- Application data cache
- Browser web storage
- Google Account
- Referrer URL
- IP address
- Non-personally identifiable information
- Personal information
- Pixel tag
- Sensitive personal information
- Server logs
- Unique identifiers
An affiliate is an entity that belongs to the Google group of companies, including the following companies that provide consumer services in the EU: Google Commerce Ltd, Google Payment Corp, and Google Dialler Inc. Learn more about the companies providing business services in the EU.
A process or set of rules followed by a computer in performing problem-solving operations.
Application data cache
An application data cache is a data repository on a device. It can, for example, enable a web application to run without an Internet connection and improve the performance of the application by enabling faster loading of content.
Browser web storage
Browser web storage enables websites to store data in a browser on a device. When used in 'local storage' mode, it enables data to be stored across sessions. This makes data retrievable even after a browser has been closed and re-opened. One technology that facilitates web storage is HTML 5.
A device is a computer that can be used to access Google services. For example, desktop computers, tablets, smart speakers and smartphones are all considered devices.
You may access some of our services by signing up for a Google Account and providing us with some personal information (typically your name, email address and a password). This account information is used to authenticate you when you access Google services and protect your account from unauthorised access by others. You can edit or delete your account at any time through your Google Account settings.
A Referrer URL (Uniform Resource Locator) is information transmitted to a destination web page by a web browser, typically when you click a link to that page. The Referrer URL contains the URL of the last web page the browser visited.
Every device connected to the Internet is assigned a number known as an Internet protocol (IP) address. These numbers are usually assigned in geographic blocks. An IP address can often be used to identify the location from which a device is connecting to the Internet.
Non-personally identifiable information
This is information that is recorded about users so that it no longer reflects or refers to an individually identifiable user.
This is information that you provide to us which personally identifies you, such as your name, email address or billing information, or other data that can be reasonably linked to such information by Google, such as information we associate with your Google Account.
A pixel tag is a type of technology placed on a website or within the body of an email for the purpose of tracking certain activity, such as views of a website or when an email is opened. Pixel tags are often used in combination with cookies.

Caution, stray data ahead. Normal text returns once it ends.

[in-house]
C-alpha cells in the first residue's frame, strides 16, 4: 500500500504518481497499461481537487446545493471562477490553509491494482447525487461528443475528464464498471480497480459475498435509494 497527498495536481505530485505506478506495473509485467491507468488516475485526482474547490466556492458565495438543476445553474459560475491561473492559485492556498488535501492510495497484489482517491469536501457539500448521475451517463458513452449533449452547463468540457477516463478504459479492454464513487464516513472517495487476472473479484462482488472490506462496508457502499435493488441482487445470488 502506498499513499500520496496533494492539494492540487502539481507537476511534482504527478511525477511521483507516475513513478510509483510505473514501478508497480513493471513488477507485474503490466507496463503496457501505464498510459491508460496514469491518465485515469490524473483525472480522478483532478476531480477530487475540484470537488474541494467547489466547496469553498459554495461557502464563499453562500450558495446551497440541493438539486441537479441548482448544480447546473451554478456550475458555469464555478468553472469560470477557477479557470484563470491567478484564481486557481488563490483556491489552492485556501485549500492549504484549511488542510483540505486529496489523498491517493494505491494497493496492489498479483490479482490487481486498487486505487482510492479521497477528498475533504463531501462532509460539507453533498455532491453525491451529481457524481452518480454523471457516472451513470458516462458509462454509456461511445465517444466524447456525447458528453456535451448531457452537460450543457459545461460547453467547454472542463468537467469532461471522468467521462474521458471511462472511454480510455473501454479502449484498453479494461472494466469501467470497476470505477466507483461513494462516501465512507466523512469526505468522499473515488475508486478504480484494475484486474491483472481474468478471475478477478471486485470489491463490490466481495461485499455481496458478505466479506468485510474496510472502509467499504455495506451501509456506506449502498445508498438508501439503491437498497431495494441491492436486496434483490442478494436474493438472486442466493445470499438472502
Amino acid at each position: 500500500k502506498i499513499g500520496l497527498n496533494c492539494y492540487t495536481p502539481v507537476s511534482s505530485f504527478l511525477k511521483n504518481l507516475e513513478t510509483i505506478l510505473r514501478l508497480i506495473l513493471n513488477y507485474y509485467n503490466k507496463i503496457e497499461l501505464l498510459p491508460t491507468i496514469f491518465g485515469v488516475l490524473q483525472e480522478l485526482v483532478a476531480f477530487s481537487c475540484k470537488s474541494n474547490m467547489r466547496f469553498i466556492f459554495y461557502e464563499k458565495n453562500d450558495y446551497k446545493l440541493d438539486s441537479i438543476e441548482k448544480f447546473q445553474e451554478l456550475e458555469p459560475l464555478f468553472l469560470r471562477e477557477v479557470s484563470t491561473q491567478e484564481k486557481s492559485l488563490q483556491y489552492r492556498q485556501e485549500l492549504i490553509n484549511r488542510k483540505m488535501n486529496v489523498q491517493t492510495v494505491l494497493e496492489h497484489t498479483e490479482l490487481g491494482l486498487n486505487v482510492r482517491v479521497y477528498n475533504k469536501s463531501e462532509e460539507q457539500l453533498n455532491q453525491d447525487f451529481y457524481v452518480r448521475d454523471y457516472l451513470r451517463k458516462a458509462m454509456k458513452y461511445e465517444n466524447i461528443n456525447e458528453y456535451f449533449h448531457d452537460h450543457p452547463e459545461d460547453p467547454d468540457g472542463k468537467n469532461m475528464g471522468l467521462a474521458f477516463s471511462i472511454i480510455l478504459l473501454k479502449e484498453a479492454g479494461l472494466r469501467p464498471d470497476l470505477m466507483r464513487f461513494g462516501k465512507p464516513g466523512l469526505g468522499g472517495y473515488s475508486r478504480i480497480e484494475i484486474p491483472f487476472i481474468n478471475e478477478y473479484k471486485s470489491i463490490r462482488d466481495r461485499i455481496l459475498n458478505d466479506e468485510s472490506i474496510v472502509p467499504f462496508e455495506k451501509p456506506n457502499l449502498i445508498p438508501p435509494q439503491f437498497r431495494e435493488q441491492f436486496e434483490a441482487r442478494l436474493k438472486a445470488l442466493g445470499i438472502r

Sensitive personal information
This is a particular category of personal information relating to topics such as confidential medical facts, racial or ethnic origins, political or religious beliefs or sexuality.
Like most websites, our servers automatically record the page requests made when you visit our sites. These “server logs” typically include your web request, Internet Protocol address, browser type, browser language, the date and time of your request, and one or more cookies that may uniquely identify your browser.
A typical log entry for a search for 'cars' looks like this:
188.8.131.52 - 25/Mar/2003 10:15:32 -
Firefox 1.0.7; Windows NT 5.1 -
184.108.40.206is the Internet Protocol address assigned to the user by the user’s ISP. Depending on the user’s service, a different address may be assigned to the user by their service provider each time they connect to the Internet.
25/Mar/2003 10:15:32is the date and time of the query.
http://www.google.com/search?q=carsis the requested URL, including the search query.
Firefox 1.0.7; Windows NT 5.1is the browser and operating system being used.
740674ce2123a969is the unique cookie ID assigned to this particular computer the first time it visited Google. (Cookies can be deleted by users. If the user has deleted the cookie from the computer since the last time they’ve visited Google, then it will be the unique cookie ID assigned to their device the next time they visit Google from that particular device).
A unique identifier is a string of characters that can be used to uniquely identify a browser, app or device. Different identifiers vary in how permanent they are, whether they can be reset by users and how they can be accessed.
On other platforms besides browsers, unique identifiers are used to recognise a specific device or app on that device. For example, a unique identifier such as the Advertising ID is used to provide relevant advertising on Android devices, and can be managed in your device’s settings. Unique identifiers may also be incorporated into a device by its manufacturer (sometimes called a universally unique ID or UUID), such as the IMEI-number of a mobile phone. For example, a device’s unique identifier can be used to customise our service to your device or analyse device issues related to our services.